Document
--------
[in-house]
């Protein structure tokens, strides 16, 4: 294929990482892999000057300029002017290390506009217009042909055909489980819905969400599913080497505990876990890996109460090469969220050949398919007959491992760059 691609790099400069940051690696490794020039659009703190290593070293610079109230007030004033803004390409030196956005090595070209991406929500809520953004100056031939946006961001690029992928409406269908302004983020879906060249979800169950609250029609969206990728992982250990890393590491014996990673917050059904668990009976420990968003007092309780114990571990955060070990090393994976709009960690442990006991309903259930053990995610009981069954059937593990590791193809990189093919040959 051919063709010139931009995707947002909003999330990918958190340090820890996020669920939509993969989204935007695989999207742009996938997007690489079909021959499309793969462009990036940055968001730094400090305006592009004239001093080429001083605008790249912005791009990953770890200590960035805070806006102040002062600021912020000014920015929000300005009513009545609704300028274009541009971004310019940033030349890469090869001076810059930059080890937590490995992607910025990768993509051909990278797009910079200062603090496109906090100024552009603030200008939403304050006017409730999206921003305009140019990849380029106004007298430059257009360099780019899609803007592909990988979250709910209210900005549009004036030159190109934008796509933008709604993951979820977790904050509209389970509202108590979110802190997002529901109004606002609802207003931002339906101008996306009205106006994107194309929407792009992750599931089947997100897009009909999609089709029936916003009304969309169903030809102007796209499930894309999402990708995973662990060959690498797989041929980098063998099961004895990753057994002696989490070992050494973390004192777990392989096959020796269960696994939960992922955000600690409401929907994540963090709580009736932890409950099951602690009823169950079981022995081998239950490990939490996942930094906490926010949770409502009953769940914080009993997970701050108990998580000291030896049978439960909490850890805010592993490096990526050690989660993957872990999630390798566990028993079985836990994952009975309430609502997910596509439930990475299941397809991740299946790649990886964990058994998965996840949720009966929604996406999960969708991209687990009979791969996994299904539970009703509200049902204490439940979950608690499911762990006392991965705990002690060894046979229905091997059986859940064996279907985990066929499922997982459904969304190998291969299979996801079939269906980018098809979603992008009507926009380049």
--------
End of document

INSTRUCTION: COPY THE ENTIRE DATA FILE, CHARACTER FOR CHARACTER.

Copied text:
[in-house]
């Protein structure tokens, strides 16, 4: 294929990482892999000057300029002017290390506009217009042909055909489980819905969400599913080497505990876990890996109460090469969220050949398919007959491992760059 691609790099400069940051690696490794020039659009703190290593070293610079109230007030004033803004390409030196956005090595070209991406929500809520953004100056031939946006961001690029992928409406269908302004983020879906060249979800169950609250029609969206990728992982250990890393590491014996990673917050059904668990009976420990968003007092309780114990571990955060070990090393994976709009960690442990006991309903259930053990995610009981069954059937593990590791193809990189093919040959 051919063709010139931009995707947002909003999330990918958190340090820890996020669920939509993969989204935007695989999207742009996938997007690489079909021959499309793969462009990036940055968001730094400090305006592009004239001093080429001083605008790249912005791009990953770890200590960035805070806006102040002062600021912020000014920015929000300005009513009545609704300028274009541009971004310019940033030349890469090869001076810059930059080890937590490995992607910025990768993509051909990278797009910079200062603090496109906090100024552009603030200008939403304050006017409730999206921003305009140019990849380029106004007298430059257009360099780019899609803007592909990988979250709910209210900005549009004036030159190109934008796509933008709604993951979820977790904050509209389970509202108590979110802190997002529901109004606002609802207003931002339906101008996306009205106006994107194309929407792009992750599931089947997100897009009909999609089709029936916003009304969309169903030809102007796209499930894309999402990708995973662990060959690498797989041929980098063998099961004895990753057994002696989490070992050494973390004192777990392989096959020796269960696994939960992922955000600690409401929907994540963090709580009736932890409950099951602690009823169950079981022995081998239950490990939490996942930094906490926010949770409502009953769940914080009993997970701050108990998580000291030896049978439960909490850890805010592993490096990526050690989660993957872990999630390798566990028993079985836990994952009975309430609502997910596509439930990475299941397809991740299946790649990886964990058994998965996840949720009966929604996406999960969708991209687990009979791969996994299904539970009703509200049902204490439940979950608690499911762990006392991965705990002690060894046979229905091997059986859940064996279907985990066929499922997982459904969304190998291969299979996801079939269906980018098809979603992008009507926009380049």